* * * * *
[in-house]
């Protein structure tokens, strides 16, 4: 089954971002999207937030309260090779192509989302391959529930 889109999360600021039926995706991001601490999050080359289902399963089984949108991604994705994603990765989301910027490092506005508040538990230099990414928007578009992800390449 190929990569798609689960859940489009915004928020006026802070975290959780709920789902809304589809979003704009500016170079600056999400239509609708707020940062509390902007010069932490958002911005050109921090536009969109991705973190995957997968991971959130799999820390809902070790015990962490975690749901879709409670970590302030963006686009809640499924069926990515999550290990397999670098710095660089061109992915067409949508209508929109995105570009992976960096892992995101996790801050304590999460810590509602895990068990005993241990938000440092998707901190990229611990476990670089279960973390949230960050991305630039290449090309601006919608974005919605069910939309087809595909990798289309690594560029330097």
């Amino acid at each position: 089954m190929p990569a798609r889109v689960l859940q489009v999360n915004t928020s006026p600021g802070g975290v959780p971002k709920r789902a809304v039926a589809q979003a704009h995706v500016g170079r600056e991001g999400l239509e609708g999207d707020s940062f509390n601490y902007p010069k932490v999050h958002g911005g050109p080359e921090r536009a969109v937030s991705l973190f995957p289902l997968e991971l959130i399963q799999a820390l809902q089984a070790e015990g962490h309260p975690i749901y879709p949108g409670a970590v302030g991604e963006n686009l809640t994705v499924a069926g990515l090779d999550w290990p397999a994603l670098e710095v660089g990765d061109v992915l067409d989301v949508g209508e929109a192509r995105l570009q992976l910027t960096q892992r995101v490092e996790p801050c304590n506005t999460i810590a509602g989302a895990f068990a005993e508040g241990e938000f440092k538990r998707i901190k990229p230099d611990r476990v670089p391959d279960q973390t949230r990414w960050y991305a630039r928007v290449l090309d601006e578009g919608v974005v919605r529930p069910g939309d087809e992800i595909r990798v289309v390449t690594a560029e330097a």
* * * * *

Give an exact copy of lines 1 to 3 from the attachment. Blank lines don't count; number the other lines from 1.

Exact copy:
[in-house]
């Protein structure tokens, strides 16, 4: 089954971002999207937030309260090779192509989302391959529930 889109999360600021039926995706991001601490999050080359289902399963089984949108991604994705994603990765989301910027490092506005508040538990230099990414928007578009992800390449 190929990569798609689960859940489009915004928020006026802070975290959780709920789902809304589809979003704009500016170079600056999400239509609708707020940062509390902007010069932490958002911005050109921090536009969109991705973190995957997968991971959130799999820390809902070790015990962490975690749901879709409670970590302030963006686009809640499924069926990515999550290990397999670098710095660089061109992915067409949508209508929109995105570009992976960096892992995101996790801050304590999460810590509602895990068990005993241990938000440092998707901190990229611990476990670089279960973390949230960050991305630039290449090309601006919608974005919605069910939309087809595909990798289309690594560029330097």
């Amino acid at each position: 089954m190929p990569a798609r889109v689960l859940q489009v999360n915004t928020s006026p600021g802070g975290v959780p971002k709920r789902a809304v039926a589809q979003a704009h995706v500016g170079r600056e991001g999400l239509e609708g999207d707020s940062f509390n601490y902007p010069k932490v999050h958002g911005g050109p080359e921090r536009a969109v937030s991705l973190f995957p289902l997968e991971l959130i399963q799999a820390l809902q089984a070790e015990g962490h309260p975690i749901y879709p949108g409670a970590v302030g991604e963006n686009l809640t994705v499924a069926g990515l090779d999550w290990p397999a994603l670098e710095v660089g990765d061109v992915l067409d989301v949508g209508e929109a192509r995105l570009q992976l910027t960096q892992r995101v490092e996790p801050c304590n506005t999460i810590a509602g989302a895990f068990a005993e508040g241990e938000f440092k538990r998707i901190k990229p230099d611990r476990v670089p391959d279960q973390t949230r990414w960050y991305a630039r928007v290449l090309d601006e578009g919608v974005v919605r529930p069910g939309d087809e992800i595909r990798v289309v390449t690594a560029e330097a």